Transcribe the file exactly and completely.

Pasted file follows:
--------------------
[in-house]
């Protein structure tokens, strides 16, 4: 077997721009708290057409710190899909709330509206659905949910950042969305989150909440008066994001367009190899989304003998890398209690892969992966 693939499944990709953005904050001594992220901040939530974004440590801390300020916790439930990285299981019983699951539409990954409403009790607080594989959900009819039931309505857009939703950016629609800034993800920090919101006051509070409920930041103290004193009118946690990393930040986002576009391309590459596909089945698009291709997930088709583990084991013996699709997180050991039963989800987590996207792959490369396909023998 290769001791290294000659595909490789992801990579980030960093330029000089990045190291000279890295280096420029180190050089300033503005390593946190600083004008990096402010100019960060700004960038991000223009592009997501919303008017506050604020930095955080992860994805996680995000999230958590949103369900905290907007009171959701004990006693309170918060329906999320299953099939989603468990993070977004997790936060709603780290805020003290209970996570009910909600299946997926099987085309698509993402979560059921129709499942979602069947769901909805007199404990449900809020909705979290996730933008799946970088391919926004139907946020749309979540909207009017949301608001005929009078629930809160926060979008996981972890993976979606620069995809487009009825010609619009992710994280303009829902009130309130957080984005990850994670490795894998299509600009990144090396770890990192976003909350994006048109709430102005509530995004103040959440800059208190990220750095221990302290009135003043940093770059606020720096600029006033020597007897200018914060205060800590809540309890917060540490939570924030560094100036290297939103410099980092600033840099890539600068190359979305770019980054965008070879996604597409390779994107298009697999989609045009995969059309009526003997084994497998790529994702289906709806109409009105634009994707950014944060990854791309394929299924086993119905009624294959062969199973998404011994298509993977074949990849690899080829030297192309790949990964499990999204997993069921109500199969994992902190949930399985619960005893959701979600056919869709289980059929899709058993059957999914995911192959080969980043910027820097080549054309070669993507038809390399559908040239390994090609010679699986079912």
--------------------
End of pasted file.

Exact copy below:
[in-house]
């Protein structure tokens, strides 16, 4: 077997721009708290057409710190899909709330509206659905949910950042969305989150909440008066994001367009190899989304003998890398209690892969992966 693939499944990709953005904050001594992220901040939530974004440590801390300020916790439930990285299981019983699951539409990954409403009790607080594989959900009819039931309505857009939703950016629609800034993800920090919101006051509070409920930041103290004193009118946690990393930040986002576009391309590459596909089945698009291709997930088709583990084991013996699709997180050991039963989800987590996207792959490369396909023998 290769001791290294000659595909490789992801990579980030960093330029000089990045190291000279890295280096420029180190050089300033503005390593946190600083004008990096402010100019960060700004960038991000223009592009997501919303008017506050604020930095955080992860994805996680995000999230958590949103369900905290907007009171959701004990006693309170918060329906999320299953099939989603468990993070977004997790936060709603780290805020003290209970996570009910909600299946997926099987085309698509993402979560059921129709499942979602069947769901909805007199404990449900809020909705979290996730933008799946970088391919926004139907946020749309979540909207009017949301608001005929009078629930809160926060979008996981972890993976979606620069995809487009009825010609619009992710994280303009829902009130309130957080984005990850994670490795894998299509600009990144090396770890990192976003909350994006048109709430102005509530995004103040959440800059208190990220750095221990302290009135003043940093770059606020720096600029006033020597007897200018914060205060800590809540309890917060540490939570924030560094100036290297939103410099980092600033840099890539600068190359979305770019980054965008070879996604597409390779994107298009697999989609045009995969059309009526003997084994497998790529994702289906709806109409009105634009994707950014944060990854791309394929299924086993119905009624294959062969199973998404011994298509993977074949990849690899080829030297192309790949990964499990999204997993069921109500199969994992902190949930399985619960005893959701979600056919869709289980059929899709058993059957999914995911192959080969980043910027820097080549054309070669993507038809390399559908040239390994090609010679699986079912």